• MIT faculty, like the liberal arts faculty, are dedicated to creating learning experiences that reflect what Evergreen’s first president, Charles McCann, envisioned - education for the development of self-reflective, life-long learners. The MIT faculty are skilled at creating learning experiences that support candidates in aspiring to McCann’s vision. An essential aspect of those learning experiences is the process of self-evaluation – all faculty and candidates regularly review, assess, and critique their work.
  • Though Evergreen does not require faculty to publish in order to gain tenure, all of the six core MIT faculty have presented at national, state, or local conferences and have published books, software, and/or articles in scholarly journals. Three of the core faculty (Coleman, Lenges, Vavrus) are currently involved in significant research projects in their areas of interest. All of the core and liberal arts faculty, and the two current visiting faculty, participate in substantial service to the college, to public schools, and to the larger community. For example, MIT core faculty members have served as Chair for the Faculty Agenda Committee (analogous to a faculty senate); Planning Unit Coordinator for all social sciences programs in the undergraduate and graduate colleges; Convener for the Scientific Inquiry faculty; chairs of college-wide committees on diversity and the first-year student experience; chairs of search committees; interim director for Academic Advising and Access Services; and readers for Human Subject Review proposals.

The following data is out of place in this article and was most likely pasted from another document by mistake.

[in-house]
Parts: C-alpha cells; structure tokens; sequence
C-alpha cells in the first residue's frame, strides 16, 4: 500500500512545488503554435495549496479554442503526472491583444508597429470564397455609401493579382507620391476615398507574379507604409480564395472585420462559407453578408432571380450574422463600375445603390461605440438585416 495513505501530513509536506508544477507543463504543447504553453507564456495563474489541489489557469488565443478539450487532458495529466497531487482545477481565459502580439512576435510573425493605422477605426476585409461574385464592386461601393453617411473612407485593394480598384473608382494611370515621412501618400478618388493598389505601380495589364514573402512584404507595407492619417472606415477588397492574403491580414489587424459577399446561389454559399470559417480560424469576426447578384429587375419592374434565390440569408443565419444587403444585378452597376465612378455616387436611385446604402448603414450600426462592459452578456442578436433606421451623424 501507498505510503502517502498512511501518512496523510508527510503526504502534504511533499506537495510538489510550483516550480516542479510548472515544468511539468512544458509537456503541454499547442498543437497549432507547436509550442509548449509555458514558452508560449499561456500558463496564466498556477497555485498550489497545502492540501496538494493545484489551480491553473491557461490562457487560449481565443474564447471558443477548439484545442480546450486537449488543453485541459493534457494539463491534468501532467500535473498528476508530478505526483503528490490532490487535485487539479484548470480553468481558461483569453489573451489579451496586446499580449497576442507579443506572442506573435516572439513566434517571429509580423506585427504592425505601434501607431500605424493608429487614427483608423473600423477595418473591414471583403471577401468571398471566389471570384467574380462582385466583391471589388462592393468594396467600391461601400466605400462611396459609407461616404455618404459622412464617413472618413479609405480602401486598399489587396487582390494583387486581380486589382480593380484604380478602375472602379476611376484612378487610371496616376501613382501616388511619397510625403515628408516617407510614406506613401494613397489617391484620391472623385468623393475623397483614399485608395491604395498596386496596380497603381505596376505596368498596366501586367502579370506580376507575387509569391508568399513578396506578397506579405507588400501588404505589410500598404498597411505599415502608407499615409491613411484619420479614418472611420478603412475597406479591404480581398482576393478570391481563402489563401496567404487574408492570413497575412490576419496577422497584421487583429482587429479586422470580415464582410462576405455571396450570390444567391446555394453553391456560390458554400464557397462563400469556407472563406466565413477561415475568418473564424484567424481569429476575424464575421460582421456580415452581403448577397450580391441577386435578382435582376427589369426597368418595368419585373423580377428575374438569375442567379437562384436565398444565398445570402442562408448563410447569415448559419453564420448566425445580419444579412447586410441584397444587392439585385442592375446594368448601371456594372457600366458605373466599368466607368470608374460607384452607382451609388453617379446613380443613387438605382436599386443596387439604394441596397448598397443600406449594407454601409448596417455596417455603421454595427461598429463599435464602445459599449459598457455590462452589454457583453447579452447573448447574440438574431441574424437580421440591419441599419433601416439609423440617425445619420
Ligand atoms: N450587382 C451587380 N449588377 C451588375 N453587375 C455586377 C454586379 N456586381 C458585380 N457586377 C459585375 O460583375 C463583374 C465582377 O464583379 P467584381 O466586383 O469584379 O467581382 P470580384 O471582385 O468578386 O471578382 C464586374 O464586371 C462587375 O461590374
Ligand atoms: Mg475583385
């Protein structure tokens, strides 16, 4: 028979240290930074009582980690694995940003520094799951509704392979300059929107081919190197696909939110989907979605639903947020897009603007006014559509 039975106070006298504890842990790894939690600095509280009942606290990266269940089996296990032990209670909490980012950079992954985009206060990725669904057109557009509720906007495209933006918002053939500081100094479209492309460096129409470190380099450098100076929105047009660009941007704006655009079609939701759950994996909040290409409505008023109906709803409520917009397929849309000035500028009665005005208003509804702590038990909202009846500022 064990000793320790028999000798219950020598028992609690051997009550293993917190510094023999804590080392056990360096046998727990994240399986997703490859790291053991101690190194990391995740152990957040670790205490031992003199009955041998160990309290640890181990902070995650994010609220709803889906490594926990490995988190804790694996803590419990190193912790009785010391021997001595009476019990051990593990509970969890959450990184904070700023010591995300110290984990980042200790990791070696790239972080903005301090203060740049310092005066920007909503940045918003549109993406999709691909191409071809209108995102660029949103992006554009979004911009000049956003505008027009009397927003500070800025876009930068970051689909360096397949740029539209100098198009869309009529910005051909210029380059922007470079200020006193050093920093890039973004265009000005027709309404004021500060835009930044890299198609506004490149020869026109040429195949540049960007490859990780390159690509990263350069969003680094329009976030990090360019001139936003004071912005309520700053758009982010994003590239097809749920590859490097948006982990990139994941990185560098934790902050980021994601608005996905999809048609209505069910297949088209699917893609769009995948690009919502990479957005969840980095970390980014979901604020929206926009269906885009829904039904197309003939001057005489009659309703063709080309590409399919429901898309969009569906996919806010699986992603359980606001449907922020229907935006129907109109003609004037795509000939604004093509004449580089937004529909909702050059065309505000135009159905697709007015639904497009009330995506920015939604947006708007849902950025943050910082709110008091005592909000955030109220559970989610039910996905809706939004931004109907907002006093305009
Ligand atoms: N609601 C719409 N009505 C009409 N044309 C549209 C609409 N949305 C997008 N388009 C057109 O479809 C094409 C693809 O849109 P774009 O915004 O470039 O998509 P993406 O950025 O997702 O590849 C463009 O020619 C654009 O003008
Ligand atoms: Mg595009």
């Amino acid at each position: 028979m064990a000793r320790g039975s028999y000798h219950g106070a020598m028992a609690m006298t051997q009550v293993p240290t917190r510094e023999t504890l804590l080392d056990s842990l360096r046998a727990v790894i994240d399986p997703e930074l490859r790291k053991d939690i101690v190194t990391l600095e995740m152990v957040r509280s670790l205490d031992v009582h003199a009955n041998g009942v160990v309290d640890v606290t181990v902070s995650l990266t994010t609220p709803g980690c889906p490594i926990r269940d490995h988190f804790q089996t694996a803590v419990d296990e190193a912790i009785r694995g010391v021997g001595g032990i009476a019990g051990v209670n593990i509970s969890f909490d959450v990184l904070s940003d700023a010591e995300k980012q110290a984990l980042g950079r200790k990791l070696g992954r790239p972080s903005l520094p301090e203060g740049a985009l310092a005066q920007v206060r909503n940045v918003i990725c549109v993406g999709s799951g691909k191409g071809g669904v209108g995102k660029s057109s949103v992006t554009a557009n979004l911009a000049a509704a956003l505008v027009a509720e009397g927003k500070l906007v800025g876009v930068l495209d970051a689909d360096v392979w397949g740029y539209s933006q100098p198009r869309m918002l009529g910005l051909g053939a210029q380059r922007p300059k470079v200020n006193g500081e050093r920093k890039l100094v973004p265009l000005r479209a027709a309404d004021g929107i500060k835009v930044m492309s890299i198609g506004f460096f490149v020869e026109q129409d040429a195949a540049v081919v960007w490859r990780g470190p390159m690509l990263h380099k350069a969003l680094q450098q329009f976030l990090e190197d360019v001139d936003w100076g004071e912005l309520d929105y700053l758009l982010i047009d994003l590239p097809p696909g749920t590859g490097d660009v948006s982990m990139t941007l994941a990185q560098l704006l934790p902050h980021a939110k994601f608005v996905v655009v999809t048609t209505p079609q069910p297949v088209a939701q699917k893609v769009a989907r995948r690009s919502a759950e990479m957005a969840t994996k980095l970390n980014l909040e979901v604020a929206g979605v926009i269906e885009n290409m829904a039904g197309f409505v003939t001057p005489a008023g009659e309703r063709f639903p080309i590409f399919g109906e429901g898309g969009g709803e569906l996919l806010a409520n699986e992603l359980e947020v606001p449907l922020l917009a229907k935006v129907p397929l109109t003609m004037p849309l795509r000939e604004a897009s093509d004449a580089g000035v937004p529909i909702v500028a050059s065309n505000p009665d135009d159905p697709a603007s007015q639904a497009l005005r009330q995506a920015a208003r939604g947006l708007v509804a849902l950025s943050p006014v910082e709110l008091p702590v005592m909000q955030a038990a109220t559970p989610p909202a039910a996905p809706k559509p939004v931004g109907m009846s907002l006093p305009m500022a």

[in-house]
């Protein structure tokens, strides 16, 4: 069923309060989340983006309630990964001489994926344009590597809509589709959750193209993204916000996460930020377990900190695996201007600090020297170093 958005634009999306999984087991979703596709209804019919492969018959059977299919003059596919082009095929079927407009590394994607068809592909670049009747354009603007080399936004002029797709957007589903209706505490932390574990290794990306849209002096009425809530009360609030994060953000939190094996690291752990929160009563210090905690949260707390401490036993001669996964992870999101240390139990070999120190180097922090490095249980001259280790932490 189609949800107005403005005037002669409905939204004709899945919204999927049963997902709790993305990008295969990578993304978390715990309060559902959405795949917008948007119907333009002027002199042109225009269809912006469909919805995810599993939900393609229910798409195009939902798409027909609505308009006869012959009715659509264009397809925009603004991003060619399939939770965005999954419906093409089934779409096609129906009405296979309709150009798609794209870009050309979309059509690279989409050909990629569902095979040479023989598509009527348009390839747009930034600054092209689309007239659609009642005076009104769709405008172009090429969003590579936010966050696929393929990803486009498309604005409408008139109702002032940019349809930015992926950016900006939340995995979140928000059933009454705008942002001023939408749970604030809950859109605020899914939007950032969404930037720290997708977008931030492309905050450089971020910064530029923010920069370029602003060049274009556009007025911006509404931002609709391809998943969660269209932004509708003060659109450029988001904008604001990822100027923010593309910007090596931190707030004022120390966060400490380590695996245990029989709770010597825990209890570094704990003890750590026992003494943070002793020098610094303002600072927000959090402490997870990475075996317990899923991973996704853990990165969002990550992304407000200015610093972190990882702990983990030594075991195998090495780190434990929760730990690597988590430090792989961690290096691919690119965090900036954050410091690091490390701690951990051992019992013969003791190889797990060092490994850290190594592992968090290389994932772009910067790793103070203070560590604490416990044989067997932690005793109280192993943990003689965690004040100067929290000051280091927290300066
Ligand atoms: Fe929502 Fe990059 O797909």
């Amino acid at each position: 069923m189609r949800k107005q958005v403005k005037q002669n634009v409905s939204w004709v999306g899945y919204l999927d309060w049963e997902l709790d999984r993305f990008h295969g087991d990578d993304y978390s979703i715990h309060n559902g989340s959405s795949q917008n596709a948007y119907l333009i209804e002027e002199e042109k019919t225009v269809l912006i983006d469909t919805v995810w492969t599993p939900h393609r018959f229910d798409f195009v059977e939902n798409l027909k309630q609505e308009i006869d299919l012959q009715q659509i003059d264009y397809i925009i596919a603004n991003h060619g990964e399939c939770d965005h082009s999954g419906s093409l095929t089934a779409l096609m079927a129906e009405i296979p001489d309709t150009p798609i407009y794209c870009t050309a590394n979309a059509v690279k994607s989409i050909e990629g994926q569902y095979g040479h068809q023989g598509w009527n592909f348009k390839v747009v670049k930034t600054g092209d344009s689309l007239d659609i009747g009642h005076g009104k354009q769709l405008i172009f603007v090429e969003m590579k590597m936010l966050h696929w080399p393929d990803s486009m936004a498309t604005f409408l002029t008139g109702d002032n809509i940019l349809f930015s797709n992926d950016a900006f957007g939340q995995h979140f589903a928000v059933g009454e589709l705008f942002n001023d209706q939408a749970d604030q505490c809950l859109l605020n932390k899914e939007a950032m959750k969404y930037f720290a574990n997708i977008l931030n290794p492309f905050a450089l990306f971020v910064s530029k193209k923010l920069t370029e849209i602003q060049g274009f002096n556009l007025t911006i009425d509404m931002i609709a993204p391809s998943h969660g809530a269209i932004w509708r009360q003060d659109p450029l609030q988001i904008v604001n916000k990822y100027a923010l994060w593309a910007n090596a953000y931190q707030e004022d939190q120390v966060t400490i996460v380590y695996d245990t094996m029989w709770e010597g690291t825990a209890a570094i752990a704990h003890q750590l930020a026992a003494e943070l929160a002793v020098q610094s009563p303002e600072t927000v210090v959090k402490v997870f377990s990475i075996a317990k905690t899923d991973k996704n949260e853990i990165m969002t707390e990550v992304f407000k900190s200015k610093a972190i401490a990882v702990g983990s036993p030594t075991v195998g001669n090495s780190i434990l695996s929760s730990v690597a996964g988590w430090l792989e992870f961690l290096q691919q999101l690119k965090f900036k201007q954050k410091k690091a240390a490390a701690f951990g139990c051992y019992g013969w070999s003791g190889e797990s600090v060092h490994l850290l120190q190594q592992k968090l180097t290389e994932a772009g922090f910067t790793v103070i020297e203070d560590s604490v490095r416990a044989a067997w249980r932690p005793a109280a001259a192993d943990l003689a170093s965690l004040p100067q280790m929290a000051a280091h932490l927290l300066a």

• Examples of how core and visiting faculty have served public schools and the community include, but are not limited to, participating in WEA and the ACLU; mentoring a high school teacher; collaborating to provide support to middle school students who did not pass the math WASL; acting as the project evaluator for a project that assessed the effectiveness of a district-wide science project; meeting with school board members and offering study sessions; teaching math in UpWard Bound; helping to organize and support a group of teachers interested in teaching for social justice; assessing the reading abilities of middle school students and providing extensive written assessments and suggestions for interventions; offering math workshops in various districts; and participating as the college partner with a local elementary school in the League of Small Democratic Schools.